Subject: File No. S7-33-08
From: Michael Ravnitzky

December 26, 2008


At at time when transparency and accountability in financial markets are of the utmost critical importance to the nation, the Securities and Exchange Commission has just announced on December 23rd that it will in effect substantially bump up the fees it charges for records requests.

When a simulation of a set of typical records requests is compared using the old fee schedule against the new fee schedule, the typical increase in fees is quite large.

This substantial change in fees alone sends the message that the Commission is imposing additional barriers and toll booths to accessing its information. The Commission website itself explains that many types of SEC records are not published on the SEC website and that access is gained through a FOIA request.

Apart from substantially raising the cost of public access to its records, the schedule quite clearly illustrates the way in which the SEC routinely conflates and lumps together search fees with review fees, despite the fact that noncommercial and newsmedia requesters are not charged review fees.

Anecdotal evidence through interviews of various noncommercial and newsmedia requesters indicates that SEC invoices have a high error rate in favor of charging improper search and review fees to such requesters and conflating the two types of charges. Moreover, the fee invoices typically fail to identify the fee category in which the requester has been placed and the rationale behind the charges. It is much as if one received a credit card bill or restaurant check without any itemization at all.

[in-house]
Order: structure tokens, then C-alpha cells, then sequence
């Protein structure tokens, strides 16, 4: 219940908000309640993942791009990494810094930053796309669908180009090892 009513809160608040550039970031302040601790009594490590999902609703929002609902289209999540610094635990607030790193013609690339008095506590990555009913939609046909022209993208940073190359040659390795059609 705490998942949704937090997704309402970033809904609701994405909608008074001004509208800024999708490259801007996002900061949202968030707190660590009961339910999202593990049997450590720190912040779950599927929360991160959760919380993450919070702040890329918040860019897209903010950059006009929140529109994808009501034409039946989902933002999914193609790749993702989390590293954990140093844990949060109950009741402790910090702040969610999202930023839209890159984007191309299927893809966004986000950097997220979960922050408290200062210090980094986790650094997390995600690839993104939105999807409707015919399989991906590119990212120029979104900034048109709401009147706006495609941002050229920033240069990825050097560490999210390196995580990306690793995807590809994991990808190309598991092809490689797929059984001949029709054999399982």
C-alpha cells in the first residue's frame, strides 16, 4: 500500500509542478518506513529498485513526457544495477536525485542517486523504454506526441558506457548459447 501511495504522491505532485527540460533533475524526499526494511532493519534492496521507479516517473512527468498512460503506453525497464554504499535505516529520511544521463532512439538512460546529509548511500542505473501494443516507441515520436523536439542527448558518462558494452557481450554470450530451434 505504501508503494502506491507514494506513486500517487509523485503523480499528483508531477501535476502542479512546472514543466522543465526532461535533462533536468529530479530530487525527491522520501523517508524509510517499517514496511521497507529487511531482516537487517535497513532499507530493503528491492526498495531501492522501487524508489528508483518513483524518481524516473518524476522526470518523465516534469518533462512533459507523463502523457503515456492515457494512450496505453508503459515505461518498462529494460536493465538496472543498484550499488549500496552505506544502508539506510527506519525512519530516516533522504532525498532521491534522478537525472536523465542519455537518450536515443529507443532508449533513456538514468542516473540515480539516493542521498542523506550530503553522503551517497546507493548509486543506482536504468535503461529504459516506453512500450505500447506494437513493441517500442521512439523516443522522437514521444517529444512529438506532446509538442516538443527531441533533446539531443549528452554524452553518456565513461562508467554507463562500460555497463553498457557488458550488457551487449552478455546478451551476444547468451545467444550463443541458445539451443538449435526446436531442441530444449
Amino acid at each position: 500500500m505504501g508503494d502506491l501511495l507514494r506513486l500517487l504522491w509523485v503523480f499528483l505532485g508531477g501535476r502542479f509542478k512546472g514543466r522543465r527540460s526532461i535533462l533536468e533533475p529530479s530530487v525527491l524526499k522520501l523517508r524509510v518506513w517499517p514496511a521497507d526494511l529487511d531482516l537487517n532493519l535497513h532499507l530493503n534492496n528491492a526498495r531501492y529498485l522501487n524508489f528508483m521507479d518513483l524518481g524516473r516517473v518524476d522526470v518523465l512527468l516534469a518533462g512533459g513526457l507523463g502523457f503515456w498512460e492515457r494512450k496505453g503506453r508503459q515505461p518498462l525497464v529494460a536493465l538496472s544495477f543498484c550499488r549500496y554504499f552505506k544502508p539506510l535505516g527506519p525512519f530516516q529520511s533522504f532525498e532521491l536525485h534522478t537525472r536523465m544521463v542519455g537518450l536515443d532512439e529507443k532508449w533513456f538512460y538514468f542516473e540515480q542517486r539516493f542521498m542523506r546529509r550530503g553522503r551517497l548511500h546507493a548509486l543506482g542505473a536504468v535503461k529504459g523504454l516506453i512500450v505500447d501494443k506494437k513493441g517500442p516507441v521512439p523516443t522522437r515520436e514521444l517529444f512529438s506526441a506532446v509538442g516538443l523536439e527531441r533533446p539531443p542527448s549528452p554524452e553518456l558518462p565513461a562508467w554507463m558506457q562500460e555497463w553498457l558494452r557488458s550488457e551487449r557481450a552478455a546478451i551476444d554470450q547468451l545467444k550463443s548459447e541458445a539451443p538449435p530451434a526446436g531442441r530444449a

The SEC frequently incorrectly assumes in its FOIA processing that every requester is a commercial requester, and the invoices it issues reflect that assumption. All too frequently, noncommercial and newsmedia requesters are invoiced for "search and review" fees with no explanation or itemization of what those comprise, or an allowance for the first two hours of search time allotted to noncommercial requesters.

Moreover, the structure of the SEC fees and invoices means that the SEC may be charging review fees improperly in another way. The OMB fee guidelines (which the Justice Department has affirmed as federal policy) state that review time does not include time spent resolving general legal or policy issues regarding the applicability of particular exemptions, yet there is some indication that SEC has been known to do this and the charges for such activity dutifully recorded in the invoices. The inclusion of 40 and 70 dollar per hour senior staff in the fee structure suggests that this will continue to occur, since the participation by such senior staff in the process is often associated with the very activities OMB orders should not be charged.

Finally, the FOIA statute now provides for waiving of most fees, even for commercial requesters, if a response takes more than the time frame allowed under statute. The SEC has oddly omitted all mention of this provision in its proposed rules change.

The SEC's imposition of these new fees without any attempt to rectify the existing known fee problems suggests that the SEC is attempting to impose a new toll booth on access to its information, knowing that by imposing larger fees it will deter the public from seeking access to records, particularly what it terms unsophisticated requesters, who don't know better than to question unwarranted and outrageous fees.

Bernard Madoff would be proud.